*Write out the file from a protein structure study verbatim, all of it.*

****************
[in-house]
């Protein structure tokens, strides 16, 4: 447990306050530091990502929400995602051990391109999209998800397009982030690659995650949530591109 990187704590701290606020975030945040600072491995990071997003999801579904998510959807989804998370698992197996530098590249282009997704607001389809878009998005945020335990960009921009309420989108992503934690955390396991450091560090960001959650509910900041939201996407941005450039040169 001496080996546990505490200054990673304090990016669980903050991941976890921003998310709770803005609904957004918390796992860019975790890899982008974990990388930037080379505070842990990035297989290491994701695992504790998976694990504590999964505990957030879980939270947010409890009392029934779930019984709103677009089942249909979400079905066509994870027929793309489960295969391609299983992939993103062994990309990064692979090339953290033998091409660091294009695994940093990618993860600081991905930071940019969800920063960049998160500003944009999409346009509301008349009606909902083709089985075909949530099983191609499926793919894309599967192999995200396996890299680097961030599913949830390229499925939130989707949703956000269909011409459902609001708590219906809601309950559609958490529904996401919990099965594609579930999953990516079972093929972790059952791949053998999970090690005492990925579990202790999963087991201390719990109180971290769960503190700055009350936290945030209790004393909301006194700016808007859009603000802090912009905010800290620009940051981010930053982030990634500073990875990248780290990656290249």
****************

[in-house]
């Protein structure tokens, strides 16, 4: 447990306050530091990502929400995602051990391109999209998800397009982030690659995650949530591109 990187704590701290606020975030945040600072491995990071997003999801579904998510959807989804998370698992197996530098590249282009997704607001389809878009998005945020335990960009921009309420989108992503934690955390396991450091560090960001959650509910900041939201996407941005450039040169 001496080996546990505490200054990673304090990016669980903050991941976890921003998310709770803005609904957004918390796992860019975790890899982008974990990388930037080379505070842990990035297989290491994701695992504790998976694990504590999964505990957030879980939270947010409890009392029934779930019984709103677009089942249909979400079905066509994870027929793309489960295969391609299983992939993103062994990309990064692979090339953290033998091409660091294009695994940093990618993860600081991905930071940019969800920063960049998160500003944009999409346009509301008349009606909902083709089985075909949530099983191609499926793919894309599967192999995200396996890299680097961030599913949830390229499925939130989707949703956000269909011409459902609001708590219906809601309950559609958490529904996401919990099965594609579930999953990516079972093929972790059952791949053998999970090690005492990925579990202790999963087991201390719990109180971290769960503190700055009350936290945030209790004393909301006194700016808007859009603000802090912009905010800290620009940051981010930053982030990634500073990875990248780290990656290249």